History : All at sea for the miniMetro launch…

AROnline Contributor and former BMC manufacturing apprentice turned British Leyland retailer Richard Williams recalls the launch of the miniMetro aboard a cruise ship on the Irish Sea – what could possibly go wrong?

The launch of the miniMetro

Back in 1980, British Leyland, the huge conglomerate made by merging most of the British-owned motor manufacturers, was lurching from one crisis to the next. Product quality was poor, delays in deliveries were endemic but, worst of all, was the lack of new models.

The product range consisted of the Mini, by then 21 years old, the Austin Allegro, a bulbous two- and four-door car which was something of a failure, the Morris Marina, the replacement for the Morris Minor, the Austin Maxi, a great concept but an ugly car with many faults and the Princess, a large initially-stylish, wedge-shaped car which had rapidly gone out of fashion.

Dealers were becoming very disillusioned and terminating their franchises to take on those from imported manufacturers, whose product ranges were growing with more practical and stylish models.

The launch of the miniMetro: the BL fightback begins

The biggest growth in the market place was coming from small hatchbacks which were stylish and economical. The European OEMs like Fiat and Peugeot were all represented – the two key players were the Renault 5 and Volkswagen Golf – and the Japanese OEMs were also making inroads into the market. British Leyland needed one badly.

In mid-September, Williams Automobiles received an invitation to attend the launch of the new, much-needed hatchback and celebrate the Mini’s 21st Birthday. The event was to take place on a small cruise liner sailing out of the West Gladstone Dock in Liverpool. It was a time of great excitement – although the Metro project had been well publicized, the development work had been done secretly and very little was known about the car. The press buzz was growing fast.

A few days before we were due to arrive in Liverpool the remains of a large hurricane called Ivan had blown across the Atlantic and decided to end its life by stirring up the Irish Sea just before we set sail.

Heading for the Irish Sea

The launch of the miniMetro

We arrived at what was a cargo dock to see a lovely small cruise ship, the MS Vistafjord (above), waiting for us alongside the dock. We parked in the designated parking close by and boarded. It was mid-afternoon so it would give us time to settle in our cabin before we ventured up to the lounge to attend the Mini’s 21st Birthday celebrations. In every nook and cranny, there was a Mini with a big 21st birthday card on it. Not a sign of the new car at all…

Ivan was busily doing his work. There was a strong swell in the docks and the boat was swaying gently. That’s when the sea sickness got me, before we had even left dock. The good thing was I had recovered enough to attend the evening celebrations with the ship steaming out into the Irish Sea and the weather getting rougher.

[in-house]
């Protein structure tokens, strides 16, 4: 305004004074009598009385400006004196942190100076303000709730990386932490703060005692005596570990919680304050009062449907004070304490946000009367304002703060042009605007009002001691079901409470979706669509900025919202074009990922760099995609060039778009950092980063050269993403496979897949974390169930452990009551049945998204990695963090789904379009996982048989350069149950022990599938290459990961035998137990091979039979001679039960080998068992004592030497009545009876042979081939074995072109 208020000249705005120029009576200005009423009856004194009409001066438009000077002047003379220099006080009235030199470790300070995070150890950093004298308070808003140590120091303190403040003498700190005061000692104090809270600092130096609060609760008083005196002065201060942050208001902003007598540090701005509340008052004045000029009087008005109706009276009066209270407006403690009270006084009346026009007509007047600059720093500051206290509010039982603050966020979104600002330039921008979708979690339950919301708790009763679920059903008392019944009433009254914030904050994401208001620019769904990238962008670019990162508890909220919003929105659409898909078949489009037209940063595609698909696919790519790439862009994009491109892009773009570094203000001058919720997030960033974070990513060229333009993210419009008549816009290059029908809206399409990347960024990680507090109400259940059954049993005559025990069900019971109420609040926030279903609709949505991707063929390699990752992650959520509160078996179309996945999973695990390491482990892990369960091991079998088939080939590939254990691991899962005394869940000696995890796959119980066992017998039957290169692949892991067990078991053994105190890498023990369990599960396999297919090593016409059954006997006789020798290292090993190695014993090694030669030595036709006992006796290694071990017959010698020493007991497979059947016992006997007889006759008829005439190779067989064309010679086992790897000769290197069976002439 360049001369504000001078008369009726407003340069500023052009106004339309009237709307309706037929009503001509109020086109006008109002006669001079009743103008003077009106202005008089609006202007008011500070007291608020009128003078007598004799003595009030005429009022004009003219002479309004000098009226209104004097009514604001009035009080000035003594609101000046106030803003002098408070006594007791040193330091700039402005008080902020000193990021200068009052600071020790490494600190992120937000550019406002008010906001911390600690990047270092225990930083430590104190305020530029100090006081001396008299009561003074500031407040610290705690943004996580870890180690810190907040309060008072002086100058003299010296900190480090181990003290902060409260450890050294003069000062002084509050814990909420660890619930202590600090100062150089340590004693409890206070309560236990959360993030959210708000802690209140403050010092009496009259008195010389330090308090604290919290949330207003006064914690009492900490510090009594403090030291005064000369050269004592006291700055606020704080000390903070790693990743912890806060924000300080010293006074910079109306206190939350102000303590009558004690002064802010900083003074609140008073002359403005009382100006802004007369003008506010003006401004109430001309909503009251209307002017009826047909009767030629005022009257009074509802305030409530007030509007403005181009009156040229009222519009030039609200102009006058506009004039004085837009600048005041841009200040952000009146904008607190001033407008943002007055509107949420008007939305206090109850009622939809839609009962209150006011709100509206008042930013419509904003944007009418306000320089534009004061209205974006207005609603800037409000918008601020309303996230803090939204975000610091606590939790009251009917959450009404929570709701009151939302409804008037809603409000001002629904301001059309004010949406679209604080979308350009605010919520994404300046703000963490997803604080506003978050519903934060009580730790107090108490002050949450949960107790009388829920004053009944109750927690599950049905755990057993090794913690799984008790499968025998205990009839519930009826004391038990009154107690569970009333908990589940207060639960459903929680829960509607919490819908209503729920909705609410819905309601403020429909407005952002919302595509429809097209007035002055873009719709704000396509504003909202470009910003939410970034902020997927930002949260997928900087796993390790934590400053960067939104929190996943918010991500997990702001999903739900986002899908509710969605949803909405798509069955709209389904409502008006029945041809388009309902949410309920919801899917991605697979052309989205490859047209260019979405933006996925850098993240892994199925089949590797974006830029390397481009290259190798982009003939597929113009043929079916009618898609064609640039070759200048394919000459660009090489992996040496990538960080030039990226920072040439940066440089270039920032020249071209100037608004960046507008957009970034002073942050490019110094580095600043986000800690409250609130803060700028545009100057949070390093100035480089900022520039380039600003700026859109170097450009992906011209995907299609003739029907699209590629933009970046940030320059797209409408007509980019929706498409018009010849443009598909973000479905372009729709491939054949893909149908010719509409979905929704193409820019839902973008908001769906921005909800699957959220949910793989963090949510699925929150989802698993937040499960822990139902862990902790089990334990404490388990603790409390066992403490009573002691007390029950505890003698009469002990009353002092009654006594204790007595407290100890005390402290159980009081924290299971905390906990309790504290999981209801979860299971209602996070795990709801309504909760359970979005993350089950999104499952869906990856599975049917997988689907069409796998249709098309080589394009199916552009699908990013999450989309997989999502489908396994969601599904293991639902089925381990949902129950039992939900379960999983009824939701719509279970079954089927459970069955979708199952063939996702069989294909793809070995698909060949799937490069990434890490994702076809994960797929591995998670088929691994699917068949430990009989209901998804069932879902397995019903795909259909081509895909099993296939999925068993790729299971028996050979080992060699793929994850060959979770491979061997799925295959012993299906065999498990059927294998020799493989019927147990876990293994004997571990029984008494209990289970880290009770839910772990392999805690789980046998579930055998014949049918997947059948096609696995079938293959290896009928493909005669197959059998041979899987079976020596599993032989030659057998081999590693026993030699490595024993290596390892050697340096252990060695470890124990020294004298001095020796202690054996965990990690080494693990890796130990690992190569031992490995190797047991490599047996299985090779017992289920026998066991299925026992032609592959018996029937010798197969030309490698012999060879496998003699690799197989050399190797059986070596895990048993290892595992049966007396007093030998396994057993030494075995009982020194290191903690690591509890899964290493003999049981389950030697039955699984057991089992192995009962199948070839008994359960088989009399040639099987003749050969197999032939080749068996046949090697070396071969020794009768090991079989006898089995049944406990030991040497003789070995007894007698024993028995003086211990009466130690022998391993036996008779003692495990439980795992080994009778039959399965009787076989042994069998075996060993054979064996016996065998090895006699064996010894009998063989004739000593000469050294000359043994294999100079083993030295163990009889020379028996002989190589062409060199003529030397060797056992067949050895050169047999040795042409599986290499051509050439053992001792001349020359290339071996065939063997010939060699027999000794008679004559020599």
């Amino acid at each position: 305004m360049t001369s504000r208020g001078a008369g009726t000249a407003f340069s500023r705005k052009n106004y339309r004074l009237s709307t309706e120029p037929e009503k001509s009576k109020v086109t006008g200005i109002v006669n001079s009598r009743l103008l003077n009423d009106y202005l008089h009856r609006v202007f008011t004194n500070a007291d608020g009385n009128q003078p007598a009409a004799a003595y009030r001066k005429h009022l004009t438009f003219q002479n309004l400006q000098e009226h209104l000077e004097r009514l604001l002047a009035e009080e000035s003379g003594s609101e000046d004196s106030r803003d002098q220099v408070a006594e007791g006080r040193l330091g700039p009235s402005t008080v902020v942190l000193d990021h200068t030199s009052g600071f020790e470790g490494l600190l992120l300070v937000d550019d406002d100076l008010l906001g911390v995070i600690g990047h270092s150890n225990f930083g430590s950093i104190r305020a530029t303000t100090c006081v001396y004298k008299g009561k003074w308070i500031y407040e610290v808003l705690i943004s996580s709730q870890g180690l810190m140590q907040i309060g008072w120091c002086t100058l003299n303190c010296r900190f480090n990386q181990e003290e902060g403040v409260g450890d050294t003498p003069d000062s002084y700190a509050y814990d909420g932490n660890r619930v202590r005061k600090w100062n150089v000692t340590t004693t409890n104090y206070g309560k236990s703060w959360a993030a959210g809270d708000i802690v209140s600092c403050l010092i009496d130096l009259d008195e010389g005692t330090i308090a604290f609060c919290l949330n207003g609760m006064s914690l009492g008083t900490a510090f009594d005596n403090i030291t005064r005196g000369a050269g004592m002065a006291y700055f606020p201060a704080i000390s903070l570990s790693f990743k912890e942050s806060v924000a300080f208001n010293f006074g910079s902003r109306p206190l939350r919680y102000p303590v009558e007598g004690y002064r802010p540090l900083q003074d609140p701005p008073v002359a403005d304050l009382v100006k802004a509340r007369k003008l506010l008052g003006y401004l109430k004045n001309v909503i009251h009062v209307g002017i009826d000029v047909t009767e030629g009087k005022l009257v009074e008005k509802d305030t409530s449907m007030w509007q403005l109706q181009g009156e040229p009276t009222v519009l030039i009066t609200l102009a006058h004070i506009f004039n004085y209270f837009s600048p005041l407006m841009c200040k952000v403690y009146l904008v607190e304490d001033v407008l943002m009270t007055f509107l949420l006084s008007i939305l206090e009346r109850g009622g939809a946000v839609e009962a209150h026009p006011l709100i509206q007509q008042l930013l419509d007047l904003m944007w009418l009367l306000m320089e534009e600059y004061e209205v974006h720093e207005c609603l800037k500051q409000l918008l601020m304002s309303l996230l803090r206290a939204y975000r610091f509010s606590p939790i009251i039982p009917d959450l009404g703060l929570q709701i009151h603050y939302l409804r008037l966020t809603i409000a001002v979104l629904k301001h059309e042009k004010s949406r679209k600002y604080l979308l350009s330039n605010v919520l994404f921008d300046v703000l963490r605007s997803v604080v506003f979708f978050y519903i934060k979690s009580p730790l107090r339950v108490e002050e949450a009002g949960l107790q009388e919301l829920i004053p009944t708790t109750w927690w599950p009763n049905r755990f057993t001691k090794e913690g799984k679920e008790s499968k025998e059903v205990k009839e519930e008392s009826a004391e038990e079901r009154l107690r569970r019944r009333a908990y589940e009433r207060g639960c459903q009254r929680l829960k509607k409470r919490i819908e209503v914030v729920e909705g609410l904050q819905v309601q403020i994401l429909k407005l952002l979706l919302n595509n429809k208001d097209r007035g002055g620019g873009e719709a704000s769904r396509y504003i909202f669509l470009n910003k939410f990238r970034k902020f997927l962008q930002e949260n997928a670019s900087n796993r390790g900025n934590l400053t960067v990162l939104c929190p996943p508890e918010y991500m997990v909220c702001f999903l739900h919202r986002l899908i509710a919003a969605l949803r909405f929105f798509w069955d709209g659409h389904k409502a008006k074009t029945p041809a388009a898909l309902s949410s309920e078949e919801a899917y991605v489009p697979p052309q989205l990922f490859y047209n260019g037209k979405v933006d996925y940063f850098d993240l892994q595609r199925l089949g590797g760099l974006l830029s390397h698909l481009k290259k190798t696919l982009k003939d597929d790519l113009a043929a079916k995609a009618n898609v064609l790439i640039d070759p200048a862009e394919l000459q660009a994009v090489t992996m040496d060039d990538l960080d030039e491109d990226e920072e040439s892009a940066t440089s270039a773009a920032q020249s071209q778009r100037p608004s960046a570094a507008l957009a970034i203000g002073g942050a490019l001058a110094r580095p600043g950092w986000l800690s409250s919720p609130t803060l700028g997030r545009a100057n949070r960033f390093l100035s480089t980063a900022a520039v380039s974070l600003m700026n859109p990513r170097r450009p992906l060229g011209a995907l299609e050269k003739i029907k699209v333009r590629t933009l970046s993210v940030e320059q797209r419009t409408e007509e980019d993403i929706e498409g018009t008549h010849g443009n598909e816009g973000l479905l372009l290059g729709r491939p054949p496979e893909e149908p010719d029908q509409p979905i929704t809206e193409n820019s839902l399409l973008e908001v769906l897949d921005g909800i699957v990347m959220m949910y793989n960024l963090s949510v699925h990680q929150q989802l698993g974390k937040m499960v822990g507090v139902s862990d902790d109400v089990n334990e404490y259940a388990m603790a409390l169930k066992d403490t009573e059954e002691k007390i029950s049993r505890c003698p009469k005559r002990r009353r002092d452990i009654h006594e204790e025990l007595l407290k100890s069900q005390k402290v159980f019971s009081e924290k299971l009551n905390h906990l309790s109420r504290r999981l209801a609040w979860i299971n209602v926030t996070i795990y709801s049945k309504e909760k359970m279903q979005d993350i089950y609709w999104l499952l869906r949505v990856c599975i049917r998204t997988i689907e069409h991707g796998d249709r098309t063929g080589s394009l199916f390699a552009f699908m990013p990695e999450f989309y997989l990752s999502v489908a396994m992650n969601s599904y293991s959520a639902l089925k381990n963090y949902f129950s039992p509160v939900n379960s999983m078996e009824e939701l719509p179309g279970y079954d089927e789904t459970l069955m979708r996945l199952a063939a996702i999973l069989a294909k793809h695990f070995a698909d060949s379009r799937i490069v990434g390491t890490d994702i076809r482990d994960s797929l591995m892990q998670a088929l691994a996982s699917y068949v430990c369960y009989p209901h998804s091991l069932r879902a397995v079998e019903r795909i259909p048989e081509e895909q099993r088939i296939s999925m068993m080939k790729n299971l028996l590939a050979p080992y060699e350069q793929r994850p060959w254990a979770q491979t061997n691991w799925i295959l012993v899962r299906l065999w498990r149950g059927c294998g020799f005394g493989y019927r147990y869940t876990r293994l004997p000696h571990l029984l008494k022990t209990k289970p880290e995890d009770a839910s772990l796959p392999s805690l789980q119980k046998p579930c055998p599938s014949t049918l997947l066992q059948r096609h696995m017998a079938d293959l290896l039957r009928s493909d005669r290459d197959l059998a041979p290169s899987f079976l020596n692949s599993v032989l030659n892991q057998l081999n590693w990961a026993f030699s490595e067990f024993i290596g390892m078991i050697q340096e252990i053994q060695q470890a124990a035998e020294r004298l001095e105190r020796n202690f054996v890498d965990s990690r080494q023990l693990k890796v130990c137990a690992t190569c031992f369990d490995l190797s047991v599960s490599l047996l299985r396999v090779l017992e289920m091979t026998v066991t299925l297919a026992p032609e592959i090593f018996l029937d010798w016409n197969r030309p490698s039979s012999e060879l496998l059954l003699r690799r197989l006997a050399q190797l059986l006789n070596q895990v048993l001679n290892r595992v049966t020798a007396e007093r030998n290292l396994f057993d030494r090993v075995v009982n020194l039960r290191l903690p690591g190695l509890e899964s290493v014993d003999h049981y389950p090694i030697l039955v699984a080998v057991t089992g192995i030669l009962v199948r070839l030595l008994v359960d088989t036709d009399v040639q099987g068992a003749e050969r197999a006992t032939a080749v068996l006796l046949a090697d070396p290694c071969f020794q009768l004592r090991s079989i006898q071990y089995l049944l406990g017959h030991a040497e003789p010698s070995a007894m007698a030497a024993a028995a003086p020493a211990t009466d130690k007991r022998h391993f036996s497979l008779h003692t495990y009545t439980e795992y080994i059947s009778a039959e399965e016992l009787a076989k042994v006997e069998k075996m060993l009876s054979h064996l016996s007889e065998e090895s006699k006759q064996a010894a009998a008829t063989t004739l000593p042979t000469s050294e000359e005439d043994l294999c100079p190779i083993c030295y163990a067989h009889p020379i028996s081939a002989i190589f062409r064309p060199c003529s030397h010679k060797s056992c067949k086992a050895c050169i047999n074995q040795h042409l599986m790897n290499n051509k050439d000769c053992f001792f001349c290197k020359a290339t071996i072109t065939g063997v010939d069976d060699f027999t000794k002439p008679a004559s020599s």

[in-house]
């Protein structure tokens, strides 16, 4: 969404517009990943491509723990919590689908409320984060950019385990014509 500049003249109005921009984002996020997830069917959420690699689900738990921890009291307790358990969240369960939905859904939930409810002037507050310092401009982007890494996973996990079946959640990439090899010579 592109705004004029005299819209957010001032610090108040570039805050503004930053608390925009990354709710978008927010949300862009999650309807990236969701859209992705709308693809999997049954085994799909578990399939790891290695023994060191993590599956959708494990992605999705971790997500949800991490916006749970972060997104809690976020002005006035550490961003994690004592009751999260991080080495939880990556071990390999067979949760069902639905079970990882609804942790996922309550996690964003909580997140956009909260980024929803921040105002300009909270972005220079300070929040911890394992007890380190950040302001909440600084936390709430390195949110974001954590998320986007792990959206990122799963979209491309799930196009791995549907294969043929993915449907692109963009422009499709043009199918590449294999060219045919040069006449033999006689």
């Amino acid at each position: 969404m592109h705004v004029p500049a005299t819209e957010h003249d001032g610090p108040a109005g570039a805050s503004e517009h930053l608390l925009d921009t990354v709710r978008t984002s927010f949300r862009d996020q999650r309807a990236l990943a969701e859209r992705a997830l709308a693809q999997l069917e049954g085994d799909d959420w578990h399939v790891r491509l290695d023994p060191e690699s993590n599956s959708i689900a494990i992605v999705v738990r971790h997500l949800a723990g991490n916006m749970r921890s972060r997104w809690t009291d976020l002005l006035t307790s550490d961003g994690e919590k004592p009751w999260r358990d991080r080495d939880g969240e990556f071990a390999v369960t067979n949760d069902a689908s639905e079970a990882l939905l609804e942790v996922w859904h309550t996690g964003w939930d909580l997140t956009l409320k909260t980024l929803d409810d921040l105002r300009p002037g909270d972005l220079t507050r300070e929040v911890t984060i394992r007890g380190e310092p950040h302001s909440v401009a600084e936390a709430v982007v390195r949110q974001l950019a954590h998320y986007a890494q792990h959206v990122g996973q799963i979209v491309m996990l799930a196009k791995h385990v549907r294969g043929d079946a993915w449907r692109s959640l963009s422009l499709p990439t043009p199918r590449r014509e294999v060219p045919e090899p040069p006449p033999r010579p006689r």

The champagne and canapés flowed along with the sea sickness that was beginning to claim more and more victims. Apart from that, it was a lovely and well-thought-out celebration. Who could not love the little Mini, the world’s most innovative car? A truly classless car, which appealed to everyone, the Mini was fantastic for motorsport, leisure and town use, a true all-rounder. However, for its manufacturers and retailers the Mini had only one small problem – it was so keenly priced that it didn’t make money.

Minis were everywhere

It was amazing just how many Minis there were on board. They were on the decks, in all the large public areas and all around the ballroom. However, the surviving party goers made up of the toughest car dealers and their wives were rapidly succumbing to sea sickness as the boat, now well clear of land, was taking on the characteristics of a fairground roller coaster. Before midnight just about all had surrendered and headed for the sanctuary of their cabins to regain their strength for the much-anticipated launch the following day.

Breakfast was a rather muted affair as most of those attending had developed a rather greenish hue, but anticipation was high. We were all going to see a fantastic new model that would restore British Leyland’s market share, revive dealer profitability and give us the ‘jam tomorrow’ much promised by our Regional Managers.

The launch was to be in the morning and we were then to be offloaded on the Isle of Man to actually drive the new car. It was an incredibly well planned and thought out launch – probably the best to date – but the one uncontrolled variable was still wreaking its deadly force.

‘The surviving party goers made up of the toughest car dealers and their wives were rapidly succumbing to sea sickness as the boat, now well clear of land, was taking on the characteristics of a fairground roller coaster.’